Obama enjoyed a 5-to-1 margin over Clinton among caucus attendees younger than 30, while Hillary clung to a 2-to-1 edge over Obama for attendees older than 65. Moreover, in perhaps the evening's biggest demographic surprise, women, who acounted for 56% of caucus attendees, went to Obama by a 33% to 30% over Clinton. Simply put, she cannot clinch the nomination without creating a gender gap in her favor.
Huckabee's win was premised on an overwhelming turnout of evangelical Christians, accounting for 60% of all Republican caucus attendees. They favored him 46% to 19% for Romney, with Huck earning the support of only 14% of an non-evangelical attendees. This does not bode well for Huck as the race heads to a more agnostic, less spiritual New Hampshire.
Huckabee won populous Polk County 36% to Romney's 23% and McCain's 15%. However, Romney won Linn County, my temporary base, 31% to Huckabee's 26% and Thompson's 15%. In total, Huckabee dominated Iowa's 99 counties, winning 74, placing second in 24, and third in 1. Romney won 24, placed second in 53, and third in 20. Thompson finished second in 11 counties and third in 50, while McCain finished second in 17 and third in 18. Ron Paul won a single county, finished second in 4, and third in 12. Whispers of the Ron Paul Revolution still abound.
This wraps on my stay in Cedar Rapids and my analysis of the Iowa Caucuses. It was truly an illuminating experience, and I hope to replicate my reporting early next week in Manchester, NH. Until then, look for another podcast landing on the museum's audio presentation archive. Also, attend the Freedom Museum's Voter Fest tomorrow to visit the C-SPAN bus, register to vote, visit Vote4Me!, our special exhibit on the presidential campaign, listen to Nathan Richie, Director of Exhibits and Programs, deliver a curator's talk at 1pm, and hear from your's truly at 11am on the current state of the race.


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Managing Director

McCormick Freedom Project

Shawn is responsible for overseeing and managing the operations associated with the McCormick Freedom Project. Additionally, he serves as the in house content expert and voice of museum through public speaking and original scholarship. Before joining the Freedom Project, he taught American Government, Economics, American History, and Chicago History at Community High School in West Chicago, IL and Sheboygan North High School in Wisconsin.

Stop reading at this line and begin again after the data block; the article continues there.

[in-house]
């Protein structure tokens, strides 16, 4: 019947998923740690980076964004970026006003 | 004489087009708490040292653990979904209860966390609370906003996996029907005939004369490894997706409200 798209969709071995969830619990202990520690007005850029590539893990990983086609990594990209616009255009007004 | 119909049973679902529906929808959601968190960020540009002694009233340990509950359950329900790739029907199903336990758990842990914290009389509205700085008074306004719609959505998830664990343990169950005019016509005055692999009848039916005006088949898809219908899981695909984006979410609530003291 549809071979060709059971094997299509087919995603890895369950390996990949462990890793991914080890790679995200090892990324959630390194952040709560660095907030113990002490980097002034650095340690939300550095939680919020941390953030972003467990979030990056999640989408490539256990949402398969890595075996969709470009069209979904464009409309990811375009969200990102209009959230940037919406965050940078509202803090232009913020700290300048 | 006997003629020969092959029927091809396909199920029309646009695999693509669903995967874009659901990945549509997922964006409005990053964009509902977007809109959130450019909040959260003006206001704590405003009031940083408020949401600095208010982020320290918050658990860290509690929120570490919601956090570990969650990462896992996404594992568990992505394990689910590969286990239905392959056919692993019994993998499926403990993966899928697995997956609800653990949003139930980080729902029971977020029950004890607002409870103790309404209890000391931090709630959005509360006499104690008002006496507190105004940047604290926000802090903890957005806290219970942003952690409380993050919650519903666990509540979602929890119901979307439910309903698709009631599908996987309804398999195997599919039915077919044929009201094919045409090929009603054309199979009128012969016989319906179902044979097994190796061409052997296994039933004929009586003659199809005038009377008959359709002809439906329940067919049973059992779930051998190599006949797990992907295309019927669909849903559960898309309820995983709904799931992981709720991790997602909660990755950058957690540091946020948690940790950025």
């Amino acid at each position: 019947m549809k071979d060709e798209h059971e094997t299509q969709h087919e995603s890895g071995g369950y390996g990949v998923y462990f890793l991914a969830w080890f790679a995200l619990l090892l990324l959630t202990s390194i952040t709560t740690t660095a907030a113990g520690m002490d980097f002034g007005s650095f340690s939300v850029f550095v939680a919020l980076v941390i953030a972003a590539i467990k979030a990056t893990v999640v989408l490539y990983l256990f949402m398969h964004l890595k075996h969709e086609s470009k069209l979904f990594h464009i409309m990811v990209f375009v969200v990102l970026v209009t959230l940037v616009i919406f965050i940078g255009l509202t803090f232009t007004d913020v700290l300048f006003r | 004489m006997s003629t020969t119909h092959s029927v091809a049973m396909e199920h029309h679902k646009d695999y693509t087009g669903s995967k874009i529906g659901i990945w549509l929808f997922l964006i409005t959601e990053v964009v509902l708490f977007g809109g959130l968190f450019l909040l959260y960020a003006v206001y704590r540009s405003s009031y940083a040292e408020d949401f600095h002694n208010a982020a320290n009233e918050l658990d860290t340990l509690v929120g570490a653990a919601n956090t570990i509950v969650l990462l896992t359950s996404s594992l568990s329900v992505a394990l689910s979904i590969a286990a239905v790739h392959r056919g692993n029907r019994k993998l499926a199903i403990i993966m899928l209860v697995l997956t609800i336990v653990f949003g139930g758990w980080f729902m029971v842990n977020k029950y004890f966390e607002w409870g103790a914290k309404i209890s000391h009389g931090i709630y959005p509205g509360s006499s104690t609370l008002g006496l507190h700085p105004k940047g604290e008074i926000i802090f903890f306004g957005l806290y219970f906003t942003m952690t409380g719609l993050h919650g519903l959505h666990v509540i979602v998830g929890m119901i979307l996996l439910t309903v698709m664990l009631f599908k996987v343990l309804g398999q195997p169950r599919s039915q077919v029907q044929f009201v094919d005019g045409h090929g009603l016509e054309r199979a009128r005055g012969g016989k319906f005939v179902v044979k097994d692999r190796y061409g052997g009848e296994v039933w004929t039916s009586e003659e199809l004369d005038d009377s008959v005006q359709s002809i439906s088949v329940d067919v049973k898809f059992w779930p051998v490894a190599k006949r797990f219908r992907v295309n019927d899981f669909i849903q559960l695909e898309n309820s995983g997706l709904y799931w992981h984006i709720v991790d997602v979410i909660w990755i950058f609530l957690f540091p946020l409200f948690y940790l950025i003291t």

Shawn is a doctoral candidate within the Political Science Department at the University of Illinois at Chicago where he received his MA in Political Science. He is a 2001 James Madison Fellow from the State of Wisconsin and holds a bachelor's degree in Political Science, History, and Secondary Education from the University of Wisconsin at Madison.

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About Fanning the Flames and the McCormick Freedom Project

Fanning the Flames is a blog of the McCormick Freedom Project, which was started in 2006 by museum managing director Shawn Healy. The blog highlights the news of the day, in hopes of engaging readers in dialogue about freedom issues. Any views or opinions expressed on this blog represent those of the writers alone and do not represent an official opinion of the McCormick Freedom Project.

Founded in 2005, the McCormick Freedom Project is part of the McCormick Foundation. The Freedom Project’s mission is to enable informed and engaged participation in our democracy by demonstrating the relevance of the First Amendment and the role it plays in the ongoing struggle to define and defend freedom. The museum offers programs and resources for teachers, students, and the general public.

First Amendment journalism initiative

The Freedom Project recently launched a new reporting initiative with professional journalists Tim McNulty and Jamie Loo. The goal is to expand and promote the benefits of lifelong civic engagement among citizens of all ages, through original reporting, commentary and news aggregation on First Amendment and freedom issues. Please visit the McCormick Freedom Project's news Web site, The Post-Exchange at

Dave Anderson
Vice President of Civic Programs
McCormick Foundation

Tim McNulty
Senior Journalist
McCormick Freedom Project